I was fascinated by a new article in Salvo Magazine by our paleontologist colleague Günter Bechly about his journey to faith. He commented to me:
I embraced ID for purely scientific reasons many years before I embraced theism and Christianity, for totally unrelated philosophical and historical reasons. Indeed, I have no theological issues with Darwinism at all, and my faith would be unaffected if Darwinism were to turn out to be true, and my critique of neo-Darwinism and endorsement of ID would be unaffected if Christianity or even generic theism should turn out to be false. After all, my preferred model of ID is not based on direct divine intervention but on a kind of quantum computation on the level of entangled genes.
Candid and Moving
That said, please read his remarks at Salvo. I found the conclusion to be particularly candid and moving:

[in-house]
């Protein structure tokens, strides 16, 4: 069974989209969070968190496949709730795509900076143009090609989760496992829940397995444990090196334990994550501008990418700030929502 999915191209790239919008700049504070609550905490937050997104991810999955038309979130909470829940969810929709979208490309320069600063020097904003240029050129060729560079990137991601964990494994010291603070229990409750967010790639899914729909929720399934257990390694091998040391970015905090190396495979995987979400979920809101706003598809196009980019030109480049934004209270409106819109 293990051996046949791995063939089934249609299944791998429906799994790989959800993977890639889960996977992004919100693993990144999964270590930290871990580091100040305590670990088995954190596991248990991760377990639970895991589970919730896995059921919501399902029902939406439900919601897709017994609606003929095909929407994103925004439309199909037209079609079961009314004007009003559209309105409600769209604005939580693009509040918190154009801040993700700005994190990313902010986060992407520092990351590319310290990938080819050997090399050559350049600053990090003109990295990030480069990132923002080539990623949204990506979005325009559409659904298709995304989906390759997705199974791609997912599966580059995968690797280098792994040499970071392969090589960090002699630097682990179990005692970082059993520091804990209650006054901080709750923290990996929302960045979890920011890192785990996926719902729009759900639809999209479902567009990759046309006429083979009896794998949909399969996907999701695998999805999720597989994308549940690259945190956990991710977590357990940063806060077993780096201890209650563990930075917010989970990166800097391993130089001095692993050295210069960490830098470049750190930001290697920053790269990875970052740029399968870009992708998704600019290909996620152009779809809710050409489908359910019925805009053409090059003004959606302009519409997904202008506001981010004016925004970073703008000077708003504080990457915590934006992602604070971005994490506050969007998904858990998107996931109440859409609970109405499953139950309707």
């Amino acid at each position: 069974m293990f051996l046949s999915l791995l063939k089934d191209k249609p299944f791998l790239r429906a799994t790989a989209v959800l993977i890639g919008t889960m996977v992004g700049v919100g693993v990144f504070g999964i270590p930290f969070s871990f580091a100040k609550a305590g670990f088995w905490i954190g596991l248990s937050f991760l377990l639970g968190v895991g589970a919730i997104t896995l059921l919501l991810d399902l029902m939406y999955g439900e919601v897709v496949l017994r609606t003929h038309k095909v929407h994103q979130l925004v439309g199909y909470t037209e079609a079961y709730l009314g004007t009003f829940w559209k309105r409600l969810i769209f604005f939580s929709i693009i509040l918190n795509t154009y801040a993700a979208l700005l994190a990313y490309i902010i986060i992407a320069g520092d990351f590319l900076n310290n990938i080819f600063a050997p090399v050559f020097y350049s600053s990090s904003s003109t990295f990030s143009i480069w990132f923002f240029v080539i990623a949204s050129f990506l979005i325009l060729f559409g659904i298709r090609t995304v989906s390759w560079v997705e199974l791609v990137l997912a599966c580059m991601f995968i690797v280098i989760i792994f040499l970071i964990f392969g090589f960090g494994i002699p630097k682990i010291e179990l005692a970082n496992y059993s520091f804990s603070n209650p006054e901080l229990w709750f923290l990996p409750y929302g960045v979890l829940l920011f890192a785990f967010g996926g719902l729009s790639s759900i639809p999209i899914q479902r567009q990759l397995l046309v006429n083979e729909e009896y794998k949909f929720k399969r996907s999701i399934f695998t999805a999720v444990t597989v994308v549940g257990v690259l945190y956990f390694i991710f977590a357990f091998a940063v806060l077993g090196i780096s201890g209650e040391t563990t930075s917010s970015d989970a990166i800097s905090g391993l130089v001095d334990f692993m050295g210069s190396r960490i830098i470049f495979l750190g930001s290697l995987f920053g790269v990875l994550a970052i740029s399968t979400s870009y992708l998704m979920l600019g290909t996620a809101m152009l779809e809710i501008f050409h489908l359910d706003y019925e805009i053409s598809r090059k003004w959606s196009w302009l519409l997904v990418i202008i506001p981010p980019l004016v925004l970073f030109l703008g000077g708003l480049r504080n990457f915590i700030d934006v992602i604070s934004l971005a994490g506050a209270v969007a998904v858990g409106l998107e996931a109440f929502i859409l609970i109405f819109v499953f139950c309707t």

In hindsight, I think it was definitely due to the grace of the Holy Spirit that I did not give up but always returned to do more reading on remaining issues, which included all of the usual suspects, like the problem of evil, atrocities in the Old Testament, biblical anachronisms, contradictions in the Gospels, and unbelievable miracles — you name it. Ultimately, I reached a point where the evidence and arguments were so overwhelming, while most of my problems with Christianity could be resolved, that I had no choice but to surrender to the call of Christ.
So how has my Christian faith developed since my conversion? Actually, it turned out to be very difficult to pray when you had never prayed before your fiftieth birthday. Even though I delved into Scripture and prayed for a more direct experience of God’s presence and personal relationship with Christ, this has not manifested yet. I hope this will change with time. Maybe it is simply my destiny to be an evidentialist Christian, or maybe I still have some way to go on this remarkable journey.
I can identify with the last paragraph, in the context of my own different religious tradition, with certain other differences as well. Thank you, Günter, for your openness about all this. Read the rest at Salvo.